In other words, the $62 million revenue shortfall in the first quarter of the state’s fiscal year foreshadows what’s to come by the end of the fiscal year, assuming ITEP’s estimates turn out to be accurate. Read More

2015 Fiscal Year State Budget, NC Budget and Tax Center

North Carolina is among 14 states that have cut per-student state funding by more than 10 percent for the current school year compared to before the Great Recession, a new report by the Center on Budget and Policy Priorities (CBPP) highlights. This waning commitment to public education by state lawmakers in recent years has heightened the challenge of public schools having to do more with fewer resources.

K12_CBPP Ed Report 2014

Read More

2015 Fiscal Year State Budget, NC Budget and Tax Center

Numerous researchers have pointed to the benefits of a strong public university system. First and foremost, we often think of the individual benefits of providing an affordable education to the state’s citizens so that more can join the middle class. North Carolina took this role so seriously for its public university system that the idea of an education that is “free as far as practicable” is inscribed in the state constitution. But there are other broader benefits of a public university system that are equally important: universities serve as a hub for research & development that can spark private sector innovation and improve the quality of life for millions, they also support community economic development by serving as an anchor around which private and public investments can take hold and revitalization can be planned.

Some have said that the successive cuts to the UNC system have had no measurable impact on the quality of its education or its ability to serve these additional goals of supporting local economies. The reality, however, is that the state’s investment continues to remain far below pre-recession levels by 9.4 percent. Since the recession ended, lawmakers have ordered the Board of Governor to cut $1.1 billion through management flexibility, nearly equivalent to the operating state budget of the entire community college system. And North Carolina is one of just four states that made additional cuts to higher education this year, while other states began to reverse cuts made during and after the recession. The reductions to the UNC system have had an immediate harmful impact and will hamper the state’s future economic potential.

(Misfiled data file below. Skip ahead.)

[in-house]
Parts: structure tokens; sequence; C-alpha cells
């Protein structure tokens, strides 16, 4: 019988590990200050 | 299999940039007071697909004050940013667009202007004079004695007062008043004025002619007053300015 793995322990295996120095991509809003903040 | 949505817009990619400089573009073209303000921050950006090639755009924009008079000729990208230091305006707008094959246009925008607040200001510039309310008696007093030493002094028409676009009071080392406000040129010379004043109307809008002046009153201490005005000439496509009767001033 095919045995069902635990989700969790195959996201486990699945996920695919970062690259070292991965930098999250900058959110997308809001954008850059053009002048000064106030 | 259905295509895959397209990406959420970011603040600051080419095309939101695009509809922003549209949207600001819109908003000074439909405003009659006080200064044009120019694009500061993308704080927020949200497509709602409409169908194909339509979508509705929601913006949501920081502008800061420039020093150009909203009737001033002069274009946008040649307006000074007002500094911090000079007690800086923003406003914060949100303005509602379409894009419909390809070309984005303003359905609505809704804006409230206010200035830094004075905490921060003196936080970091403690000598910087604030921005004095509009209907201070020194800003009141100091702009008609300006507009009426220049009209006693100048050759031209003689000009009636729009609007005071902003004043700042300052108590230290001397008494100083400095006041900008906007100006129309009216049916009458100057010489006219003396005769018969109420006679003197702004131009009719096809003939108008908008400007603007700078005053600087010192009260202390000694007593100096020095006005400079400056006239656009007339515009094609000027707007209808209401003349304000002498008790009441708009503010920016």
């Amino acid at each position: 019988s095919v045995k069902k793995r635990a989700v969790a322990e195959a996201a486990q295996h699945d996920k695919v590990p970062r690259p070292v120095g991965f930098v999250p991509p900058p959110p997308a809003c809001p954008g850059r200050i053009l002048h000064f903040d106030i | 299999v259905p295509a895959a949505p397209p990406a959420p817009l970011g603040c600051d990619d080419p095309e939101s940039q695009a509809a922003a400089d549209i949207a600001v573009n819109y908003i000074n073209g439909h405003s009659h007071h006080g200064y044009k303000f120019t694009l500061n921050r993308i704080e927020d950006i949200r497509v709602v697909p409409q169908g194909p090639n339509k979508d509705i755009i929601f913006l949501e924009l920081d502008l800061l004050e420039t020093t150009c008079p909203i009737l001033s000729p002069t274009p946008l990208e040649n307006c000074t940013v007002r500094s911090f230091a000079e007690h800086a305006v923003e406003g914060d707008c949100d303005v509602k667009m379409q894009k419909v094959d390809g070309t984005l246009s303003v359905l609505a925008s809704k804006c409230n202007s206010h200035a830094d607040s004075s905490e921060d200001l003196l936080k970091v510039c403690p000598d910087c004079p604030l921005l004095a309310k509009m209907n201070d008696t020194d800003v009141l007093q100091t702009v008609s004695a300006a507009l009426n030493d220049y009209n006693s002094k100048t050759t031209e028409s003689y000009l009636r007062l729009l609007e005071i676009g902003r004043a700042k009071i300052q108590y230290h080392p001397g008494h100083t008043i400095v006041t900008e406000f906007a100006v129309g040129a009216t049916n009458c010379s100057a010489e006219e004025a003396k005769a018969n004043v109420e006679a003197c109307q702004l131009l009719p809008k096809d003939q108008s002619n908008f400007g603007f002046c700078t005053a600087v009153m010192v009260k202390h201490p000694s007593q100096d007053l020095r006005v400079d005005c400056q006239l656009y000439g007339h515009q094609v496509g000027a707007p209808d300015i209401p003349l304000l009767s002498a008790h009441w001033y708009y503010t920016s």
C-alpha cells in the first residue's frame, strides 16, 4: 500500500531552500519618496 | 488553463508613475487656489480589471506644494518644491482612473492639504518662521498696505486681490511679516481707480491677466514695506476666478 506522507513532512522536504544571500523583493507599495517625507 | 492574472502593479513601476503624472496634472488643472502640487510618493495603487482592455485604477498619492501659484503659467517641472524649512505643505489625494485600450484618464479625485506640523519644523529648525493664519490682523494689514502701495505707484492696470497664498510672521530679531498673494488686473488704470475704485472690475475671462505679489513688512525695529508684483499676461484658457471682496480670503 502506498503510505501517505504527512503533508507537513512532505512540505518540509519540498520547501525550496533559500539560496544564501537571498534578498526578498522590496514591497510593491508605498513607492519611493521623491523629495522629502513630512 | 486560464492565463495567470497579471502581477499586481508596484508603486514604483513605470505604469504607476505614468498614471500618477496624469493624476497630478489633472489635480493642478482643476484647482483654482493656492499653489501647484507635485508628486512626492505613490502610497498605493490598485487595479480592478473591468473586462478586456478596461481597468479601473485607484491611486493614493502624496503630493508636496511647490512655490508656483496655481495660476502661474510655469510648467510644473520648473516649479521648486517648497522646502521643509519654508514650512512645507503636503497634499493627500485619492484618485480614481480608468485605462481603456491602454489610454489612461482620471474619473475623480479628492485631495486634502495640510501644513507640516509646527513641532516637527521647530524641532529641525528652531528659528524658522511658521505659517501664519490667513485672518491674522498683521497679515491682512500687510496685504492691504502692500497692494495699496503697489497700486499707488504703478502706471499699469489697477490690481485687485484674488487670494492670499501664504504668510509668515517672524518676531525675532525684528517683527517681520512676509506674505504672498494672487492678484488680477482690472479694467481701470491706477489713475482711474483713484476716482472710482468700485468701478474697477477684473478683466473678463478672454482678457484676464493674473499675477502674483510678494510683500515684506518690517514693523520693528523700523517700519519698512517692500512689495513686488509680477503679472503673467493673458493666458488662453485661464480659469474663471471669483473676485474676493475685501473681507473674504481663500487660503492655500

Here are three reasons why continued cuts to the UNC system will harm us all. Read More

2015 Fiscal Year State Budget, NC Budget and Tax Center

The 2015 state budget for creating jobs and growing the economy doubles down on the wrong turn taken by the legislature on economic issues over the last year. First it was the decision to continue to last year’s ill-advised tax cuts for the wealthy instead of investing in job training and education—the real building blocks of sustainable economic growth. Then it was the decision to privatize the business recruiting activities of the Department of Commerce—despite evidence from other states these initiatives produce more scandals than jobs—and eliminate regional planning initiatives that helped small communities coordinate their economic development efforts.

And now the state budget completes this trifecta of poor choices for economic development by spending more of our state’s limited resources on programs that are both ineffective at creating jobs and are overwhelmingly targeted to the wealthiest urban areas of the state instead of the more distressed areas in rural North Carolina.

Read More